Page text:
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121 years is too long to wait for gender parity in surgery – Dr. Heather Yeo of the Association of Women Surgeons

Dr. Heather Yeo is Assistant Professor of Surgery and Assistant Professor of Public Health at Weill Cornell Medical College and Assistant Attending Surgeon at New York-Presbyterian / Weill Cornell Medical Center and she is a colon and rectal surgeon, and also a surgical oncologist based in New York. She sits on the committee of the Association of Women Surgeons (AWS), a not-for-profit educational and professional organisation founded in 1981. Today AWS has over 1,800 members in 21 countries, with its activities dedicated to enhancing the interaction and exchange of information between women surgeons.

Dr Heather Yeo
Dr. Heather Yeo

“…whilst it is hard and there are challenges all along the way, there are people at each point who are willing to help you. I would say that no one can do it alone…”

Becoming a surgeon

I am Assistant Professor of Surgery and Assistant Professor of Public Health at Weill Cornell Medical College and Assistant Attending Surgeon at New York-Presbyterian / Weill Cornell Medical Center. I am board-certified in general surgery, colon and rectal surgery and complex general surgical oncology. I am focused on surgical outcomes and quality improvement in gastrointestinal cancer surgery.

Whilst I was a fellow at Memorial Sloan Kettering Cancer Center, I worked to understand bowel function and quality of life in rectal cancer patients who have undergone sphincter preserving surgery and studied ways to improve their quality of life. Most recently my work has been focused on cancer surgery in aging populations, looking at outcomes, predictors of poor outcomes and possible ways to improve them.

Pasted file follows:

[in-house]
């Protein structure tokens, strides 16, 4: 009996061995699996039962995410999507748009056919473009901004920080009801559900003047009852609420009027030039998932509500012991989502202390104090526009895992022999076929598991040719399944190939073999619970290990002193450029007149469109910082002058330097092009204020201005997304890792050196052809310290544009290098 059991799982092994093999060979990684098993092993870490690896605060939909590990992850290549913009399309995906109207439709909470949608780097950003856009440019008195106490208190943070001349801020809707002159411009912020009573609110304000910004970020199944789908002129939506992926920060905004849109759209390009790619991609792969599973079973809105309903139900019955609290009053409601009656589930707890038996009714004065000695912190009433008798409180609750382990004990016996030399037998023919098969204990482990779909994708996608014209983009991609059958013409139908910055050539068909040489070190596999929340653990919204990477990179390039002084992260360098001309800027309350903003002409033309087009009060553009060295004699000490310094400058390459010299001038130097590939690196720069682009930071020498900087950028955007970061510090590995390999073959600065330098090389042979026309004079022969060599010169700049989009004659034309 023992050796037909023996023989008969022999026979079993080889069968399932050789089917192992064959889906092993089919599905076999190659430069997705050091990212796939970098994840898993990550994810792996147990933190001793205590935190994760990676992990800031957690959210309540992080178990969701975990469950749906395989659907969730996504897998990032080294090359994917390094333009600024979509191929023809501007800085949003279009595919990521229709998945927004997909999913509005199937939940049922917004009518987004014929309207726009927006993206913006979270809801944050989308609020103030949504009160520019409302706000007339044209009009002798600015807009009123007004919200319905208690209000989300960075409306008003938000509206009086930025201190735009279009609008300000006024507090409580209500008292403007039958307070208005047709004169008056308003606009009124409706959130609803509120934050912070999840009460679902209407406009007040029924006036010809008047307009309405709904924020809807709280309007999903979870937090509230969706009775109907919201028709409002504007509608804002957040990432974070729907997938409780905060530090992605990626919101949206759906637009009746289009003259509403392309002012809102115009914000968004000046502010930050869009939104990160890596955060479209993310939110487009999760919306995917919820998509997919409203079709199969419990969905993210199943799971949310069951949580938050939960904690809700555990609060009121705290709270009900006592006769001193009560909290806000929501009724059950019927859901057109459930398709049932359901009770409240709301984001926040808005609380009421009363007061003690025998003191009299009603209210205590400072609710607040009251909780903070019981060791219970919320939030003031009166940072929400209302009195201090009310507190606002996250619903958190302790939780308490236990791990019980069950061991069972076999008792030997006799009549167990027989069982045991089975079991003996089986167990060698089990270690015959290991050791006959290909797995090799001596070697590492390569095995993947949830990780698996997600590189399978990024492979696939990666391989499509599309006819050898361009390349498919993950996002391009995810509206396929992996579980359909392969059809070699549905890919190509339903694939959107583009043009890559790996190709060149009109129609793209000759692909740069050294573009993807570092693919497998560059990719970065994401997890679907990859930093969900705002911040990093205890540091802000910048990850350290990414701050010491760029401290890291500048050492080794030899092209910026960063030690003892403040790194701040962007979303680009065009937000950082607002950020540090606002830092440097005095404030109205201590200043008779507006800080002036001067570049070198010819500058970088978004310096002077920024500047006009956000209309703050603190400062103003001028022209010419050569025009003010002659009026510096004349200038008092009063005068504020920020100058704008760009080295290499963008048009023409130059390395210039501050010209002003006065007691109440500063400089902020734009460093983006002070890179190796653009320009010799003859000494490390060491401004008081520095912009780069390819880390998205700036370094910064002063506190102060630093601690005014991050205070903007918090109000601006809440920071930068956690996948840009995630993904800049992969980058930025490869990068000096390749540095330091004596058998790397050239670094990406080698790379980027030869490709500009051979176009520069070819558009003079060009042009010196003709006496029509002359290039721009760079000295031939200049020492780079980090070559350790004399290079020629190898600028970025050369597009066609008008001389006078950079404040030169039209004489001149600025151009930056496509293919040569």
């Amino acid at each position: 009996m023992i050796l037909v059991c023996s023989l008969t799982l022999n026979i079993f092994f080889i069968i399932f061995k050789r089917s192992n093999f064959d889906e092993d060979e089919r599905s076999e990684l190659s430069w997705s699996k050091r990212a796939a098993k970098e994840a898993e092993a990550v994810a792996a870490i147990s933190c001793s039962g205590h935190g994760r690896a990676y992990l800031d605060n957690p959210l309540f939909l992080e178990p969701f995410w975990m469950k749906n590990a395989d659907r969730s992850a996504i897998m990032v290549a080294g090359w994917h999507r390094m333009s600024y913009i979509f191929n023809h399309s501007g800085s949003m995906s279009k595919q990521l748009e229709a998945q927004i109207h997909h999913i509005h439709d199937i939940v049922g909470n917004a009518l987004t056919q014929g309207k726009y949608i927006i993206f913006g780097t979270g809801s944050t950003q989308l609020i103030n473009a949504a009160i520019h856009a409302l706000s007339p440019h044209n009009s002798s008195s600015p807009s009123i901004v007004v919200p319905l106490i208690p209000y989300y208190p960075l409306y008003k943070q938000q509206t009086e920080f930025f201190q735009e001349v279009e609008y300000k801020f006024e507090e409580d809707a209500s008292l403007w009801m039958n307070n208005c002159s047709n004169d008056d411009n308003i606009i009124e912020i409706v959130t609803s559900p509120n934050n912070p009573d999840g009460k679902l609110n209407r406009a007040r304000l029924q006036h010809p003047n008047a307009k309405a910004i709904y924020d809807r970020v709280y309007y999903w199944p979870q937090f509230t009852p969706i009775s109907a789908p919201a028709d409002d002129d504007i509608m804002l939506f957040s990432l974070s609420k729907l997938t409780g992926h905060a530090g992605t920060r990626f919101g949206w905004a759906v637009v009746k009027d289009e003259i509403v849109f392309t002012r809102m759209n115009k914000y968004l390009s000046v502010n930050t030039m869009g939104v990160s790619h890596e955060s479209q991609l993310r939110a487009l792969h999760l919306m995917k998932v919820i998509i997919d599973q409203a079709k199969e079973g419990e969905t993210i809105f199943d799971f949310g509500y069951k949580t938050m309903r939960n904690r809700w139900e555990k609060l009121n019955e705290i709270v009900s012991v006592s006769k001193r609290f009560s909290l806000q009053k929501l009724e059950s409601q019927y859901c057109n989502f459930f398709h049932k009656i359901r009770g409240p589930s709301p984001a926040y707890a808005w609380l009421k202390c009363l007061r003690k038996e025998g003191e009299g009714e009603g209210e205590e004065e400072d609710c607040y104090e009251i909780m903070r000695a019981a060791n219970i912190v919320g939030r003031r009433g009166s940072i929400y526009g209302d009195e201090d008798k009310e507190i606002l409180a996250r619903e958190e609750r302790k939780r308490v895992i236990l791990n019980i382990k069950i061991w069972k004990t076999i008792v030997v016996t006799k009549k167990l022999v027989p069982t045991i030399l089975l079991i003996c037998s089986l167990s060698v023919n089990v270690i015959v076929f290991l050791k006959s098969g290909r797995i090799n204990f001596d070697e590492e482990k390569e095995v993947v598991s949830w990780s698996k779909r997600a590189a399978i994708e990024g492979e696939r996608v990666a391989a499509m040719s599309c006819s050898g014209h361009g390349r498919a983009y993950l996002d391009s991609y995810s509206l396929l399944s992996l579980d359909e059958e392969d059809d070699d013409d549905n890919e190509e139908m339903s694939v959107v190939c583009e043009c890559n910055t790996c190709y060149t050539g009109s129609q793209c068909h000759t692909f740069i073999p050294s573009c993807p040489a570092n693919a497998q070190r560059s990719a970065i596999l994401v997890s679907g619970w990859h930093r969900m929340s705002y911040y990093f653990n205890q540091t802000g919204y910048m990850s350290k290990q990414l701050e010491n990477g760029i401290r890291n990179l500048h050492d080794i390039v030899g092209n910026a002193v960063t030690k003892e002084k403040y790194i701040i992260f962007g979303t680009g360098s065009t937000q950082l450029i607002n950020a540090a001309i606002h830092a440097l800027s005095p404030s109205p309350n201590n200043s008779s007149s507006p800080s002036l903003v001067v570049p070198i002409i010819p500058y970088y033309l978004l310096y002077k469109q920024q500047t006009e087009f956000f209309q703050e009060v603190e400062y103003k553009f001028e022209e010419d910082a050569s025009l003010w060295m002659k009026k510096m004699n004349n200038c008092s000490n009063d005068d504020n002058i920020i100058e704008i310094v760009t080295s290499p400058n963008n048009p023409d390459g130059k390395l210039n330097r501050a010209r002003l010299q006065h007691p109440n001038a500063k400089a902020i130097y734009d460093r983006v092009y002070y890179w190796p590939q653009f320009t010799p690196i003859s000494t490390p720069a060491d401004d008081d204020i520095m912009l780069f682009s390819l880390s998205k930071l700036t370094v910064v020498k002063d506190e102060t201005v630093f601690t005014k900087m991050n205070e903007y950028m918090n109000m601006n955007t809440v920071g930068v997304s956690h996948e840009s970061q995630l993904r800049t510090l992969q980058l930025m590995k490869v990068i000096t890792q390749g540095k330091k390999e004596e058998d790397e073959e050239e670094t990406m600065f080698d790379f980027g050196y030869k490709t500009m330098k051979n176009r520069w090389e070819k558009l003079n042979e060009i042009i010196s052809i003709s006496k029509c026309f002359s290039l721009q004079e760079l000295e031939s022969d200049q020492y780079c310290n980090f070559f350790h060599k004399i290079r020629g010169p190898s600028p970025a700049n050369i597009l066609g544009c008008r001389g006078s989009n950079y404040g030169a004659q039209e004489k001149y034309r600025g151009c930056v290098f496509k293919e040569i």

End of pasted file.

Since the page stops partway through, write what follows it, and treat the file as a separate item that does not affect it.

Developing a mobile app to track patient progress

I am particularly interested in the psychosocial factors that go into surgical decision making and how they influence outcomes in an aging population. In addition I have been working with Cornell Tech to develop mobile apps to track patients in the perioperative period.

Heather Yeo graduationFrom 2004-2011 I moved to New Haven, Connecticut for my general surgical training at Yale University’s Department of Surgery. I enjoyed learning from a tremendous group of people who taught me so much about the care of patients and surgical skills. After my second year at Yale, I was accepted to the Robert Wood Johnson Clinical Scholars Program, where I received a Master’s in Health Services Research and worked as the principle investigator on a national prospective cohort study of surgical residents (the NEARS study).

NEARS (National study of Expectations and Attitudes of Residents in Surgery) was the first study of its size and aimed to understand what it is like for residents as they train to be surgeons. I then returned to complete my surgical residency from 2008-2011.

After completing my surgical residency, I moved to New York City where I completed two fellowships, one in Complex General Surgical Oncology at Memorial Sloan Kettering Cancer Center and a second in Colon and Rectal Surgery at New York-Presbyterian / Weill Cornell Medical Center / Memorial Sloan Kettering Cancer Center. Upon completion, I joined the faculty at Cornell in January of 2014. For the past few years I have been working to develop several projects focused on the older adult undergoing GI [gastrointestinal] cancer surgery and have worked with Cornell Tech to create and pilot my mobile app.

The app is iPhone and Android compatable. It is dubbed mHEALS (mobile app Helping Engage AduLts after Surgery) – it tracks and sends patients’ health information to doctors, as well as generating reminders to help patients stick to their aftercare regimens.  I am currently completing a pilot funded by the Damon Runyon Cancer Research Foundation to perform a randomised controlled trial using the app.